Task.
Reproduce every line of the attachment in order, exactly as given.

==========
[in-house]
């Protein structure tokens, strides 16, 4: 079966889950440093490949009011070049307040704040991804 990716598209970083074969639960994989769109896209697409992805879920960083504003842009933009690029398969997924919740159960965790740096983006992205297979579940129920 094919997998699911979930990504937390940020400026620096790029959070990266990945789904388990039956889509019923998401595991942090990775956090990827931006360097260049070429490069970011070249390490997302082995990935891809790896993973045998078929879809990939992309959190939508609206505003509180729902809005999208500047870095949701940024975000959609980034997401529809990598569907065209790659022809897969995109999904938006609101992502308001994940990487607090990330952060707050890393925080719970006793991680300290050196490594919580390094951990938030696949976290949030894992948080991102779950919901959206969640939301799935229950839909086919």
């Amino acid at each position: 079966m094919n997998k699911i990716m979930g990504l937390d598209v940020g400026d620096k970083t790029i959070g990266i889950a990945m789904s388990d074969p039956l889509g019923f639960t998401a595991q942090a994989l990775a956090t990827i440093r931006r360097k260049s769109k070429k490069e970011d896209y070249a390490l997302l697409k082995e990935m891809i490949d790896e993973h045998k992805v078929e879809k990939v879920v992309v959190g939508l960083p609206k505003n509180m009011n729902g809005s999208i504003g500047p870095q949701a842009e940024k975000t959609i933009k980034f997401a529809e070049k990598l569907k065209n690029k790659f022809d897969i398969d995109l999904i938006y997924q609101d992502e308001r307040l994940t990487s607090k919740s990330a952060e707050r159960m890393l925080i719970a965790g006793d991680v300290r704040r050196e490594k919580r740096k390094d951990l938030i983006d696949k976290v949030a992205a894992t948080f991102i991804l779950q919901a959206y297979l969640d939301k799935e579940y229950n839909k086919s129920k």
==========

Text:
[in-house]
């Protein structure tokens, strides 16, 4: 079966889950440093490949009011070049307040704040991804 990716598209970083074969639960994989769109896209697409992805879920960083504003842009933009690029398969997924919740159960965790740096983006992205297979579940129920 094919997998699911979930990504937390940020400026620096790029959070990266990945789904388990039956889509019923998401595991942090990775956090990827931006360097260049070429490069970011070249390490997302082995990935891809790896993973045998078929879809990939992309959190939508609206505003509180729902809005999208500047870095949701940024975000959609980034997401529809990598569907065209790659022809897969995109999904938006609101992502308001994940990487607090990330952060707050890393925080719970006793991680300290050196490594919580390094951990938030696949976290949030894992948080991102779950919901959206969640939301799935229950839909086919």
């Amino acid at each position: 079966m094919n997998k699911i990716m979930g990504l937390d598209v940020g400026d620096k970083t790029i959070g990266i889950a990945m789904s388990d074969p039956l889509g019923f639960t998401a595991q942090a994989l990775a956090t990827i440093r931006r360097k260049s769109k070429k490069e970011d896209y070249a390490l997302l697409k082995e990935m891809i490949d790896e993973h045998k992805v078929e879809k990939v879920v992309v959190g939508l960083p609206k505003n509180m009011n729902g809005s999208i504003g500047p870095q949701a842009e940024k975000t959609i933009k980034f997401a529809e070049k990598l569907k065209n690029k790659f022809d897969i398969d995109l999904i938006y997924q609101d992502e308001r307040l994940t990487s607090k919740s990330a952060e707050r159960m890393l925080i719970a965790g006793d991680v300290r704040r050196e490594k919580r740096k390094d951990l938030i983006d696949k976290v949030a992205a894992t948080f991102i991804l779950q919901a959206y297979l969640d939301k799935e579940y229950n839909k086919s129920k």